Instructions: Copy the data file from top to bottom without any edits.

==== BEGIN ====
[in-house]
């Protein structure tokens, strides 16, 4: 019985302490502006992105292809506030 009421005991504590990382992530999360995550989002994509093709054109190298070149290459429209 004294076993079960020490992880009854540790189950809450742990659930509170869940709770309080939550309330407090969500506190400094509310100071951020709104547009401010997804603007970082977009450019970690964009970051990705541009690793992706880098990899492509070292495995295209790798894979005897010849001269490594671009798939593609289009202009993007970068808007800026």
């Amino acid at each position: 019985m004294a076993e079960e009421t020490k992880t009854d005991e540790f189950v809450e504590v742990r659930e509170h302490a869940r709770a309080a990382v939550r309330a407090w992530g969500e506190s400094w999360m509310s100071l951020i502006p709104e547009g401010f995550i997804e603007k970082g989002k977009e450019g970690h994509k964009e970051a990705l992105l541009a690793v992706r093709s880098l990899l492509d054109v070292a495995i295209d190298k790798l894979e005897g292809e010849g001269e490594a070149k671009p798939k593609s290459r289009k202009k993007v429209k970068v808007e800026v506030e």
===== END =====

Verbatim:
[in-house]
């Protein structure tokens, strides 16, 4: 019985302490502006992105292809506030 009421005991504590990382992530999360995550989002994509093709054109190298070149290459429209 004294076993079960020490992880009854540790189950809450742990659930509170869940709770309080939550309330407090969500506190400094509310100071951020709104547009401010997804603007970082977009450019970690964009970051990705541009690793992706880098990899492509070292495995295209790798894979005897010849001269490594671009798939593609289009202009993007970068808007800026």
């Amino acid at each position: 019985m004294a076993e079960e009421t020490k992880t009854d005991e540790f189950v809450e504590v742990r659930e509170h302490a869940r709770a309080a990382v939550r309330a407090w992530g969500e506190s400094w999360m509310s100071l951020i502006p709104e547009g401010f995550i997804e603007k970082g989002k977009e450019g970690h994509k964009e970051a990705l992105l541009a690793v992706r093709s880098l990899l492509d054109v070292a495995i295209d190298k790798l894979e005897g292809e010849g001269e490594a070149k671009p798939k593609s290459r289009k202009k993007v429209k970068v808007e800026v506030e």